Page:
Alnwick was an important staging post on the Great North Road, the main highway between the two capitals of London and Edinburgh, though until the mid-18th century, it was such a poor road that journeys between the two cities took about two weeks. Road improvements, as a result of the various Turnpike Acts and better road building methods, pioneered by McAdam and Telford, led to both reduced journey times and increased passenger comfort. By 1830, coaches were making the trip from London to Edinburgh in less than two days and the increased passenger numbers led to the growth in coaching inns.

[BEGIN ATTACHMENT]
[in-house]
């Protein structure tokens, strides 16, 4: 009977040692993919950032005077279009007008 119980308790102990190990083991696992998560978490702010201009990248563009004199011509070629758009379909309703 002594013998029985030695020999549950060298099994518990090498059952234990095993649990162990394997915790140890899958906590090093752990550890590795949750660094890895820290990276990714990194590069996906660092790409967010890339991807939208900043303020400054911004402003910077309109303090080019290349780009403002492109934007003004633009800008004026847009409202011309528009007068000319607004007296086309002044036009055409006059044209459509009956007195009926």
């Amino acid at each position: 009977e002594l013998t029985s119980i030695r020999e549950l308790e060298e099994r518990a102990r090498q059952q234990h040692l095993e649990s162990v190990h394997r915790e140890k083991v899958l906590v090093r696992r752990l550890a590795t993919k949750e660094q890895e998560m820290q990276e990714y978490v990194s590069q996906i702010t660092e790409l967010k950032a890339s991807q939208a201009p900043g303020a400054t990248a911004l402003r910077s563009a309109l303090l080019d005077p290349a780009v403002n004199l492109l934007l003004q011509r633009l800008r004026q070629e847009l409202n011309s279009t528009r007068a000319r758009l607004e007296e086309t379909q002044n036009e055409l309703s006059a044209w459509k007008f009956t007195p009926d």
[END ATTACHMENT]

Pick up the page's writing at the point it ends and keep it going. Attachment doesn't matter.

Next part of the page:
The era of the mail coach was abruptly ended, however, with the growth of the railways following the Rainhill Trials of 1829. By 1850, mail coaches on the Great North Road had all but ceased. The road suffered serious neglect which was only reversed with the introduction of the motor car in the 20th century.